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An Excellent Review

Olshansky, Kenneth, MD

Advances in Skin & Wound Care: June 2019 - Volume 32 - Issue 6 - p 250
doi: 10.1097/01.ASW.0000558516.66544.8f
DEPARTMENTS: LETTERS TO THE EDITOR
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Clinical Professor Plastic Surgery (Ret.), Medical College of Virginia/Virginia Commonwealth University, Richmond, Virginia

I would like to congratulate the authors of the March 2019 CE/CME on their excellent review article, “Reexamining the Literature on Terminal Ulcers, SCALE, Skin Failure, and Unavoidable Pressure Injuries.” One of the most difficult aspects of pressure injury research is developing accurate criteria. Setting up randomized, prospective, controlled, blinded studies is extremely difficult. Therefore, as the article states, much of our knowledge is based on anecdotal experience, hypotheses, speculation, and a lack of reliable data. This is not to say these are not of value or our clinical experience is incorrect, but that much of what we believe cannot be validated by accurate data.

For example, healthcare providers (especially nurses) are overworked, but they are doing the best they can within their work environment. This begs the question: how accurate are our medical records and documentation? This is especially important when performing retrospective reviews of medical records. For example, it is all too common to see charts where turns every 2 hours are religiously checked off at the end of a shift, when in fact each turn may have occurred after 1 or 4 hours. This is not to blame anyone, but to point out that this may confound data used in research. Further, when examining avoidable versus unavoidable pressure injuries, the criteria state that as long as the documentation says everything was done in accordance with the standard of care and a patient develops a pressure injury, then it was unavoidable. However, the documentation may not have been accurate. In reality, there are only two ways to accurately assess repositioning of patients. One is to document by continuous timed video at the patient’s bedside; the other is to have proctors by the bedside to observe the actual turning and the time recorded. Obviously neither is practical, so we may have to accept less than accurate data.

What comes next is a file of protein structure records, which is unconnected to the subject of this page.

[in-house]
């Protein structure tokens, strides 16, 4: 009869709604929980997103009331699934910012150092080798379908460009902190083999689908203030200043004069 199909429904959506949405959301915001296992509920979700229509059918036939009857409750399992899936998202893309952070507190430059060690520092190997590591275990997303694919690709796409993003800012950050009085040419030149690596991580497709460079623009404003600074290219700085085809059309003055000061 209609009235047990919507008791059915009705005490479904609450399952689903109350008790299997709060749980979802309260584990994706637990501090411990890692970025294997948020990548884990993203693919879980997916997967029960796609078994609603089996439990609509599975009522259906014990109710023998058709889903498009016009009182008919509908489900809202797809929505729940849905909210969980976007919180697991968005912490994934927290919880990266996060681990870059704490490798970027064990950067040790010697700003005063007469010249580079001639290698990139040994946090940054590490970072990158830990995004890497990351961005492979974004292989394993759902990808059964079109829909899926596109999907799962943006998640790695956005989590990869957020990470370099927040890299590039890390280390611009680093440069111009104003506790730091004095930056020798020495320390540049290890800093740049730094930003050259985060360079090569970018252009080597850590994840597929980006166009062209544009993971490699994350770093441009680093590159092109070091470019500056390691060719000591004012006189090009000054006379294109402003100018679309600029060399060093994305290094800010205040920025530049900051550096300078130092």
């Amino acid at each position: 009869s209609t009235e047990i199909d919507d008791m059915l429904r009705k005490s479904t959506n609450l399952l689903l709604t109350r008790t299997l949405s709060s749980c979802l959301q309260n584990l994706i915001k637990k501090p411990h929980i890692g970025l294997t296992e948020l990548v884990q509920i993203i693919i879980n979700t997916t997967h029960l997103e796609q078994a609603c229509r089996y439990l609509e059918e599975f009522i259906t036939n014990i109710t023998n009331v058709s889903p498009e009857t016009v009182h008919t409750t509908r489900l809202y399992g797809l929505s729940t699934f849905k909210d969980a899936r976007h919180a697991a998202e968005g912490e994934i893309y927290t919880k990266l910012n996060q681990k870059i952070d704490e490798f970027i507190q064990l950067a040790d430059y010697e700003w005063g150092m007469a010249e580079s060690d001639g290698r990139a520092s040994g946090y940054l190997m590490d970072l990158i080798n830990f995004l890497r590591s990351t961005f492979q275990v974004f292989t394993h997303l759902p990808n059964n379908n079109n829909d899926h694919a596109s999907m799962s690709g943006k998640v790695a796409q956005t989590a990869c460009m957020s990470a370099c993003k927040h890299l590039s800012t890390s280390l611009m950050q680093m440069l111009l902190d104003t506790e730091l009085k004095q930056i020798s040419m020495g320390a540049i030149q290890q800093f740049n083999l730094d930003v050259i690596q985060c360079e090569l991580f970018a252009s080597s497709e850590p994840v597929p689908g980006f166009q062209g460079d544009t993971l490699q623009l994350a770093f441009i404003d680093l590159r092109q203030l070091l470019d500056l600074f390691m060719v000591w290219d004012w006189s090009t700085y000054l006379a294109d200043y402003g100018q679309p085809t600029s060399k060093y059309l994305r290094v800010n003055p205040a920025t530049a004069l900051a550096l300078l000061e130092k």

Skin changes at life’s end (SCALE) also raise many questions. What is the etiology of these changes? It is obvious to everyone that patients at end of life are susceptible to pressure injuries. They may be immobile, bedridden, malnourished, or emaciated. Often, their cardiac output drops, or they go into shock, causing significant hypoperfusion and rendering the patient extremely susceptible to pressure. Because SCALE occur primarily over bony prominences, is it unreasonable to infer pressure played a primary role? Just because patients die a few weeks after the development of skin breakdown, should we infer that it happened as an unavoidable end-of-life event, or could it be that inadequate pressure relief was applied? Again, no one is saying that preventing pressure injuries at the end of life is easy, and I understand the desire to characterize skin breakdown at end of life as a Kennedy terminal ulcer or SCALE, but how do we know for sure this was not a result of inadequate intervention?1